I have explained in my commentary on the Qur’ān the Divine law regarding the Messengers (rusul) and their direct addressees. I have explained that sometimes God sends a Prophet (nabī) as a Messenger (rasūl) to a nation. The Messenger makes his message plain. He establishes his claim by a number of portents and removes all possible doubts on his claim to be a Divine Messenger. If his addressees reject him and his message even after the itmām-i ḥujjah (making the truth obvious in a conclusive manner), the rejecters are either struck by God’s cosmic punishment and destroyed or, otherwise, punished at the hands of the believers.
It is this way (sunnah) of God which this ḥadīth explains. It is a historical fact that the Prophet (sws) was primarily sent to the Children of Ismā‘īl, who were his direct addressees. Therefore, after itmām-i ḥujjah was accomplished by the Prophet (sws), they were left to choose between death and faith. They were not held in bondage nor were they offered to pay jizyah and follow their religion.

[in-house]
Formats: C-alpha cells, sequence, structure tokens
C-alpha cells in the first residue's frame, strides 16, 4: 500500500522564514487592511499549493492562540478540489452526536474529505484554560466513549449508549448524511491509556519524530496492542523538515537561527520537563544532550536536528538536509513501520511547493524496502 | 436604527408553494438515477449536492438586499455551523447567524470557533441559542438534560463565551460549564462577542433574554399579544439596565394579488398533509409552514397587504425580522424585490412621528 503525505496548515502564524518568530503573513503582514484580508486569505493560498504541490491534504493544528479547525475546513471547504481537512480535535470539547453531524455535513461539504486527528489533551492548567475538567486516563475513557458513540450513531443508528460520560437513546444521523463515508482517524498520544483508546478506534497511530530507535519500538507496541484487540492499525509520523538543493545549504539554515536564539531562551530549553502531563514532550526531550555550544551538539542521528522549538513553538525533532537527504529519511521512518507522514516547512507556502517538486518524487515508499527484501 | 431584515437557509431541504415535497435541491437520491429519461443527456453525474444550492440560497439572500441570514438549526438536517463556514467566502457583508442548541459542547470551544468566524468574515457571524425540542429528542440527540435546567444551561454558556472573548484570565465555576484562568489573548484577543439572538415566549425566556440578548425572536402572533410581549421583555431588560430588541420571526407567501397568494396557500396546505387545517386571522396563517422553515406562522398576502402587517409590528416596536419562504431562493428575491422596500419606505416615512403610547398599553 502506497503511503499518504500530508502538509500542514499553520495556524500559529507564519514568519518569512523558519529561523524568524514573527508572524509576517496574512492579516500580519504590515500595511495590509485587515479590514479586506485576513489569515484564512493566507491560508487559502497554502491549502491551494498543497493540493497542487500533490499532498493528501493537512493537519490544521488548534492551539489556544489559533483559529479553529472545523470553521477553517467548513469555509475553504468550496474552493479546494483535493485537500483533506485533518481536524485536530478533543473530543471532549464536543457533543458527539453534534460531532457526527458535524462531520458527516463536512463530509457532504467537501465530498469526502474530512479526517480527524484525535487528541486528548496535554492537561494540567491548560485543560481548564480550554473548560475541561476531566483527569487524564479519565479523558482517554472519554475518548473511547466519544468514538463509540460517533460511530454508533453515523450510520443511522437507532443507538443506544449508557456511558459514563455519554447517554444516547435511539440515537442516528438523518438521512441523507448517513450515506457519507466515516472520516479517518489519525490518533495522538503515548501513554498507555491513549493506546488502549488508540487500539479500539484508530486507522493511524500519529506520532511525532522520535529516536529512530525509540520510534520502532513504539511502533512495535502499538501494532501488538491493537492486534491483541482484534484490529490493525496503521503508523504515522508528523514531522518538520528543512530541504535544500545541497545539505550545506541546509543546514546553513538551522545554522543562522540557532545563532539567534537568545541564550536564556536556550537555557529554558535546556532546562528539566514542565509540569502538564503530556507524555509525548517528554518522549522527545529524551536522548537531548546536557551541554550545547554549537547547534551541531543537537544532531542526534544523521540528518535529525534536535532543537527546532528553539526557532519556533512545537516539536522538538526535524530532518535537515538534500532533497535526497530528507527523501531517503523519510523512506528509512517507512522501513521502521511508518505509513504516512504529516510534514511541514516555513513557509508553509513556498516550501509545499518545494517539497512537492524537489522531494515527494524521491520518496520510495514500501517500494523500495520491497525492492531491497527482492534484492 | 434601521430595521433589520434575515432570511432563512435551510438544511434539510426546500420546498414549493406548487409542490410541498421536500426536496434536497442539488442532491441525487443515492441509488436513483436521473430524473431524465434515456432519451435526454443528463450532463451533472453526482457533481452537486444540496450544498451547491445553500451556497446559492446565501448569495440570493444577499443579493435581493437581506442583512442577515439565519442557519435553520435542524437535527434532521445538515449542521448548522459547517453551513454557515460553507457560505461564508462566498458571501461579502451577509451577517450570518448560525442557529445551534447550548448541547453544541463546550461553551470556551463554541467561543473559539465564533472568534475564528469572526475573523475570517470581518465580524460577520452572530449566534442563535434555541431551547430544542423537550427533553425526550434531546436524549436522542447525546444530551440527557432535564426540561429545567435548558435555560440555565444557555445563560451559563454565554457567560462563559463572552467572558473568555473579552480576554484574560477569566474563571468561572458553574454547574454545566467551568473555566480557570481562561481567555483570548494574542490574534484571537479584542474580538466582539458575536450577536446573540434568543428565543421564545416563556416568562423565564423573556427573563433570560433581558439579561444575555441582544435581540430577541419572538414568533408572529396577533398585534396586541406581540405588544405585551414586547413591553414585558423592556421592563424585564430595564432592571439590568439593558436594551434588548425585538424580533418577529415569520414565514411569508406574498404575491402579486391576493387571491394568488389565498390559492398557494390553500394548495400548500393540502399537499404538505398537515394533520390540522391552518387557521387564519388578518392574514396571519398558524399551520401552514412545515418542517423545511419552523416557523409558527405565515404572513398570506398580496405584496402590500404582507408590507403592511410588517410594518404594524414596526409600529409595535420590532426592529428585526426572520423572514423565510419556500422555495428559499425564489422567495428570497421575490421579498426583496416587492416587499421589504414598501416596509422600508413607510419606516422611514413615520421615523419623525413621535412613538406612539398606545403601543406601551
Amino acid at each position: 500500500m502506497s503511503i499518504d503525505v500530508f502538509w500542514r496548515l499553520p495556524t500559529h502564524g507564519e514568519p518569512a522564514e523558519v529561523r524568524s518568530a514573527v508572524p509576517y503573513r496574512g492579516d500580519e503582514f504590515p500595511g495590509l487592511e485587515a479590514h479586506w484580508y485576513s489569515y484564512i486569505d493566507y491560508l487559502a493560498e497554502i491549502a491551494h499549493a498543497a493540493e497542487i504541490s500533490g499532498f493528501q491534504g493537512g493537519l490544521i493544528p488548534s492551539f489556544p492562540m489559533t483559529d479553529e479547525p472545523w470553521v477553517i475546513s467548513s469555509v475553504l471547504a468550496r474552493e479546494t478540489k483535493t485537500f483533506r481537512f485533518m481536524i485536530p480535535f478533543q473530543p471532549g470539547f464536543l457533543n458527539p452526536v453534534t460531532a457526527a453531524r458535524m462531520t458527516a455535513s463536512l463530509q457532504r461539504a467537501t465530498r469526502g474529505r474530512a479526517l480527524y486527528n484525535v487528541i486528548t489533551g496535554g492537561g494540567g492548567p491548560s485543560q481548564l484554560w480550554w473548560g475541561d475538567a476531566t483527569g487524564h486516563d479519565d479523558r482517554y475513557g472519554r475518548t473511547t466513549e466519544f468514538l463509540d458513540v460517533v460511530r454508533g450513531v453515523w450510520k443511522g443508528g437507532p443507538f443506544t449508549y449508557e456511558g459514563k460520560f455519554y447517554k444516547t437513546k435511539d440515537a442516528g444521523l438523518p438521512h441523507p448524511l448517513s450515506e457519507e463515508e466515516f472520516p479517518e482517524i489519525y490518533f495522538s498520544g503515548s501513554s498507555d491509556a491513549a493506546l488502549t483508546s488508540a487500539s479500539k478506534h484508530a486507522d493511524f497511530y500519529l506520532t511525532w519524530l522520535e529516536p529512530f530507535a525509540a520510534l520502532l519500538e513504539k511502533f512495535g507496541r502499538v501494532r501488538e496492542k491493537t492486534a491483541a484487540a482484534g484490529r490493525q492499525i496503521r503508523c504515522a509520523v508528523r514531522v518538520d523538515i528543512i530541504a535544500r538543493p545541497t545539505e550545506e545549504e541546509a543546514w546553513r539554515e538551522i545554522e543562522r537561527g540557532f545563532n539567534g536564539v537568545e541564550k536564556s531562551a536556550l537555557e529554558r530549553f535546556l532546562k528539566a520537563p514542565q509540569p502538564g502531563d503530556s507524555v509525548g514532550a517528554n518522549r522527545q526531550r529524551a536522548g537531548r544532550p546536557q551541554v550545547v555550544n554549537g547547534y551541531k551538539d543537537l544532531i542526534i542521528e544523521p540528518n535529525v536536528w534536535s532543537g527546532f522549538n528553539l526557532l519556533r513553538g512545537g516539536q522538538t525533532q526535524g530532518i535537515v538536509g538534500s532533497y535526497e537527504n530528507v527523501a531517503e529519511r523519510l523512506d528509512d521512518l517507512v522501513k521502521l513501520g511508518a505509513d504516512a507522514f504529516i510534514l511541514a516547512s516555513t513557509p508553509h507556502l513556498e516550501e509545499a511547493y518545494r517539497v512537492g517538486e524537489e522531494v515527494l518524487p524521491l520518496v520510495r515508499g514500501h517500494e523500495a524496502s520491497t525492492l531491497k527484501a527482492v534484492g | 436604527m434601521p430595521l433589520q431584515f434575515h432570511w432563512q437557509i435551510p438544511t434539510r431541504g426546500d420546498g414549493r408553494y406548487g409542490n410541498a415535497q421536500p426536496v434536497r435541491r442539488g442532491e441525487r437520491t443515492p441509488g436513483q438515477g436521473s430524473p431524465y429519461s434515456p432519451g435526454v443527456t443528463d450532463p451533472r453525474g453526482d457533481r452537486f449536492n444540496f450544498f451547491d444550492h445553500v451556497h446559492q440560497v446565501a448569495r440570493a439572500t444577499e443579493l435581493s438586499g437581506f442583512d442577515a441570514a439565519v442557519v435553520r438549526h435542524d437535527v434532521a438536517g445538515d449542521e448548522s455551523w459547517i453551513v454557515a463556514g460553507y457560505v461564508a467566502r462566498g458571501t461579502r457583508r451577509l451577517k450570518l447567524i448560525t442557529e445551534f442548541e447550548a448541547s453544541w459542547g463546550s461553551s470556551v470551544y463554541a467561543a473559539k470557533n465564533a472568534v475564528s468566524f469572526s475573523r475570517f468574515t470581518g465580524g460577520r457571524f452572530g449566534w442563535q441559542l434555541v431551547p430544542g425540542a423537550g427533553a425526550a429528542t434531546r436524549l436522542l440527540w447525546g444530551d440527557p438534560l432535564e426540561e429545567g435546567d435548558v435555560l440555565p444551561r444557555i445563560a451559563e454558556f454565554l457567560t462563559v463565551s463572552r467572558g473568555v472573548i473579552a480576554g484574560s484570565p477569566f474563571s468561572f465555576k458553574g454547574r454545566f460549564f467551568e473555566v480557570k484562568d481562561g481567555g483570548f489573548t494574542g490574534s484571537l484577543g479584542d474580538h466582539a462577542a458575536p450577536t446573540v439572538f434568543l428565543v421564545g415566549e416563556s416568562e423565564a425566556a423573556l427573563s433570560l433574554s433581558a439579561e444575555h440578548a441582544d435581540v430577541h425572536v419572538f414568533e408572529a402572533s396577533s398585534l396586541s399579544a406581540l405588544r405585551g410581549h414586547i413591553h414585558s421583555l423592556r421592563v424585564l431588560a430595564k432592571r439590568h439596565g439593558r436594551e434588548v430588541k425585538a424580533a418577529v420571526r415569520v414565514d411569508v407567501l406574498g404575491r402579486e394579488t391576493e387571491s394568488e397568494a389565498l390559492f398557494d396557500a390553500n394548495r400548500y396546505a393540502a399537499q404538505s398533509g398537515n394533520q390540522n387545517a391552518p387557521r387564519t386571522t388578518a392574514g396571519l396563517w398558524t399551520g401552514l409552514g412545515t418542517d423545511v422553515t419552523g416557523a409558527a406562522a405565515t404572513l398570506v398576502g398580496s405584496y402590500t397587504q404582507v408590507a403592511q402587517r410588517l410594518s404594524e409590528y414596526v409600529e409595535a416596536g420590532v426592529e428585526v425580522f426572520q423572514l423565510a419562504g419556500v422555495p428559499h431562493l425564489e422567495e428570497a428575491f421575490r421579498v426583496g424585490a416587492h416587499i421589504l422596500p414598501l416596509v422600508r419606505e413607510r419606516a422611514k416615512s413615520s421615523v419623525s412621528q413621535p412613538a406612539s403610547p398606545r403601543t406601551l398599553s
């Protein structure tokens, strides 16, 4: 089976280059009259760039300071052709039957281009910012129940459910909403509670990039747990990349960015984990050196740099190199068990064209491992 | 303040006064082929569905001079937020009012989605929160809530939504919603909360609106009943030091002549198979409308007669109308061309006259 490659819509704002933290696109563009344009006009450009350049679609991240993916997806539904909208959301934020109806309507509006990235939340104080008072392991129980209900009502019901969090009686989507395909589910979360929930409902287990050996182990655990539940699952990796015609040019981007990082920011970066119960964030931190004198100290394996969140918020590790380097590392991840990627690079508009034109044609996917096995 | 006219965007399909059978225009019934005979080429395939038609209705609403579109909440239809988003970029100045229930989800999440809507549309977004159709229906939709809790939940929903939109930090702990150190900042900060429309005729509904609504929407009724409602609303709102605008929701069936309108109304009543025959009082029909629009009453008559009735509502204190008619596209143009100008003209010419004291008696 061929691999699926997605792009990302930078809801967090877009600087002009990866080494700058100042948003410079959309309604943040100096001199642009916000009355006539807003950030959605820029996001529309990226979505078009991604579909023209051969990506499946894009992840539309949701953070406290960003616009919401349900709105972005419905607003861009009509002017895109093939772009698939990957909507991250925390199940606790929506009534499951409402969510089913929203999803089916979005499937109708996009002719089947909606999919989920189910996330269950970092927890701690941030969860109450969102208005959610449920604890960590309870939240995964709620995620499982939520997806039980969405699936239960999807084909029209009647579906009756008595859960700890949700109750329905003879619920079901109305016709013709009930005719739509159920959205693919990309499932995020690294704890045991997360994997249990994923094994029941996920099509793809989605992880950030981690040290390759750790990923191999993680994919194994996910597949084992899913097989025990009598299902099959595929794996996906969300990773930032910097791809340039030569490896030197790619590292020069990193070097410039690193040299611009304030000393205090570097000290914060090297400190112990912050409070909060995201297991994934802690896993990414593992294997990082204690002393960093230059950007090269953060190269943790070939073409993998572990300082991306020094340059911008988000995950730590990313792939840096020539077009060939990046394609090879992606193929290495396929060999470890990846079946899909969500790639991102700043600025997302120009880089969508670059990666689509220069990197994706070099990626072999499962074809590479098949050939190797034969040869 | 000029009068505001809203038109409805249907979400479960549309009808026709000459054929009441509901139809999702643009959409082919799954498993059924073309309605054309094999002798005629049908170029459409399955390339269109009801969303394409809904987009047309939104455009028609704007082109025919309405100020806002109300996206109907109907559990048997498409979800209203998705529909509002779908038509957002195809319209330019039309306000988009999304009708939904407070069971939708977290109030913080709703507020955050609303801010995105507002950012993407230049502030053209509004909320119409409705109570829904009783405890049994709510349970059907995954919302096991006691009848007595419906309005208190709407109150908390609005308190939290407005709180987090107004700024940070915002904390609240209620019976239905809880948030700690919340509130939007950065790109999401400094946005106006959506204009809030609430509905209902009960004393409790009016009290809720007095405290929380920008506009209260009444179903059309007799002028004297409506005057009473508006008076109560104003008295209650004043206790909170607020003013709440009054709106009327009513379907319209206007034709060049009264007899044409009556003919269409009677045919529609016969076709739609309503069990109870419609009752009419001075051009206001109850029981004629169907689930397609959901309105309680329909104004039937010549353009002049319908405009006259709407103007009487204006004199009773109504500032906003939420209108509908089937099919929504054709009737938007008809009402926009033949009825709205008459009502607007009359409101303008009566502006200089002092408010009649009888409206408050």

Similar problematic narratives bearing upon issues of great importance abound in the ḥadīth literature. It is, therefore, very important to learn the context of situation of the reported acts and statements of the Prophet (sws). Failure to understand the true context of such narratives has perplexed most of our renowned scholars who badly failed to explain such problematic narratives. They either adopted apologetic attitude with regard to these narratives or came to hold clearly unfounded views.
.The author refers to the viewpoint of Abū al-Aa‘lā Mawdūdī. See Abū al-A‘lā Mawdūdī, Rasā’il-o-Masā’il, 22nd ed., vol. 1 (Lahore: Islamic Publications, 1990), 64-8.